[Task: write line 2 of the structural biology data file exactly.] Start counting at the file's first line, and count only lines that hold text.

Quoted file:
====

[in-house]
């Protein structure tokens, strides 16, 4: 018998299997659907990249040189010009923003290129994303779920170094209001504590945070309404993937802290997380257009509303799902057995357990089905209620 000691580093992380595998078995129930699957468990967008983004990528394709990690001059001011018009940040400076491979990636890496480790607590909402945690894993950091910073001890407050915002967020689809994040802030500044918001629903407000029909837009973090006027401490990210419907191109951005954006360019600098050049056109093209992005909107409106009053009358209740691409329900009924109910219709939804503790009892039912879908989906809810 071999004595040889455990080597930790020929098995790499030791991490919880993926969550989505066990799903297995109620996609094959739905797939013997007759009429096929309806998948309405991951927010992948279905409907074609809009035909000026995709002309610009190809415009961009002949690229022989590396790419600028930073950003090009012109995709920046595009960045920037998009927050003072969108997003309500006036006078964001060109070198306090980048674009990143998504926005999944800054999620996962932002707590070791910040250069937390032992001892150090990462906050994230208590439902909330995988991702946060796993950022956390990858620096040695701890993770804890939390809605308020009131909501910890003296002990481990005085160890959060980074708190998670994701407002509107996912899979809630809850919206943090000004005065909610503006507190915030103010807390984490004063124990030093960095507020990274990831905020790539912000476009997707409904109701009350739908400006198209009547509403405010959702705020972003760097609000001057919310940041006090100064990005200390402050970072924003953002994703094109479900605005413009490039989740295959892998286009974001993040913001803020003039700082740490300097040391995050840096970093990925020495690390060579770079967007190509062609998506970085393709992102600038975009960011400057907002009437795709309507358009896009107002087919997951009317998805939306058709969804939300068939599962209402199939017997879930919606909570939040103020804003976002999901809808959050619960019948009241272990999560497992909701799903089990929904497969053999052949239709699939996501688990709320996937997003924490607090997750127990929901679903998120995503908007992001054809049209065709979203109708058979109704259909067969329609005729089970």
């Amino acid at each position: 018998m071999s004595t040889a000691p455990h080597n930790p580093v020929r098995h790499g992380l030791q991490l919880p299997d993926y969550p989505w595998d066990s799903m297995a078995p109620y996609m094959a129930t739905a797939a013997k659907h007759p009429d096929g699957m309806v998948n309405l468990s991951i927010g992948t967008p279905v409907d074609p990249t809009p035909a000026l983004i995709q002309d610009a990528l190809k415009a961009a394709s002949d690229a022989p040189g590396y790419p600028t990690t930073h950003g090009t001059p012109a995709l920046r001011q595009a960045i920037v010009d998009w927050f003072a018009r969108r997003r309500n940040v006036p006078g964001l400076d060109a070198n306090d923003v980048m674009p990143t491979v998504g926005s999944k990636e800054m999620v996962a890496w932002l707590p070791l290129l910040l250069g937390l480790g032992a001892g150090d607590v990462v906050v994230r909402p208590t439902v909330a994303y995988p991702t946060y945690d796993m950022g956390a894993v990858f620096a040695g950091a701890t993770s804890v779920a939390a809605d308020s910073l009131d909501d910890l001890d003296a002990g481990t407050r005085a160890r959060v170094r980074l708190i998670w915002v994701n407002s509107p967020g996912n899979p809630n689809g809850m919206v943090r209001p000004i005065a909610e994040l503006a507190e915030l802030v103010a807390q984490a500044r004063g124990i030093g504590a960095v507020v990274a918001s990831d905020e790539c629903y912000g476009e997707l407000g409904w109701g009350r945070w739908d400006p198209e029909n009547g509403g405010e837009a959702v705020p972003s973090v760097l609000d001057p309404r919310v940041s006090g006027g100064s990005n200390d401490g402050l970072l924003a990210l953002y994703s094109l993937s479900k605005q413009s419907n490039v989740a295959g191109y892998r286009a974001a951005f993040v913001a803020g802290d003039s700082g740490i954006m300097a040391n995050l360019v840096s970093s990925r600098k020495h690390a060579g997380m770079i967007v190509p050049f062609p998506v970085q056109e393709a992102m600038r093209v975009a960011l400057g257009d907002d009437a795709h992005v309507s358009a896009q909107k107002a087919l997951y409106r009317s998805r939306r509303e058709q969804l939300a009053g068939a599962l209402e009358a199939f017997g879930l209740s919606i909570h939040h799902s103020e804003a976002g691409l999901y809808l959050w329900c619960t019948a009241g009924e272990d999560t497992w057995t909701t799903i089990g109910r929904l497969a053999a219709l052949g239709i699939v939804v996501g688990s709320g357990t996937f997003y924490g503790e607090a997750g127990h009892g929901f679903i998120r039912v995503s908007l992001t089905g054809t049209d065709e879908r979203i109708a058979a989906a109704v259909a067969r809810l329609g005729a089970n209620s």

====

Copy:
């Protein structure tokens, strides 16, 4: 018998299997659907990249040189010009923003290129994303779920170094209001504590945070309404993937802290997380257009509303799902057995357990089905209620 000691580093992380595998078995129930699957468990967008983004990528394709990690001059001011018009940040400076491979990636890496480790607590909402945690894993950091910073001890407050915002967020689809994040802030500044918001629903407000029909837009973090006027401490990210419907191109951005954006360019600098050049056109093209992005909107409106009053009358209740691409329900009924109910219709939804503790009892039912879908989906809810 071999004595040889455990080597930790020929098995790499030791991490919880993926969550989505066990799903297995109620996609094959739905797939013997007759009429096929309806998948309405991951927010992948279905409907074609809009035909000026995709002309610009190809415009961009002949690229022989590396790419600028930073950003090009012109995709920046595009960045920037998009927050003072969108997003309500006036006078964001060109070198306090980048674009990143998504926005999944800054999620996962932002707590070791910040250069937390032992001892150090990462906050994230208590439902909330995988991702946060796993950022956390990858620096040695701890993770804890939390809605308020009131909501910890003296002990481990005085160890959060980074708190998670994701407002509107996912899979809630809850919206943090000004005065909610503006507190915030103010807390984490004063124990030093960095507020990274990831905020790539912000476009997707409904109701009350739908400006198209009547509403405010959702705020972003760097609000001057919310940041006090100064990005200390402050970072924003953002994703094109479900605005413009490039989740295959892998286009974001993040913001803020003039700082740490300097040391995050840096970093990925020495690390060579770079967007190509062609998506970085393709992102600038975009960011400057907002009437795709309507358009896009107002087919997951009317998805939306058709969804939300068939599962209402199939017997879930919606909570939040103020804003976002999901809808959050619960019948009241272990999560497992909701799903089990929904497969053999052949239709699939996501688990709320996937997003924490607090997750127990929901679903998120995503908007992001054809049209065709979203109708058979109704259909067969329609005729089970």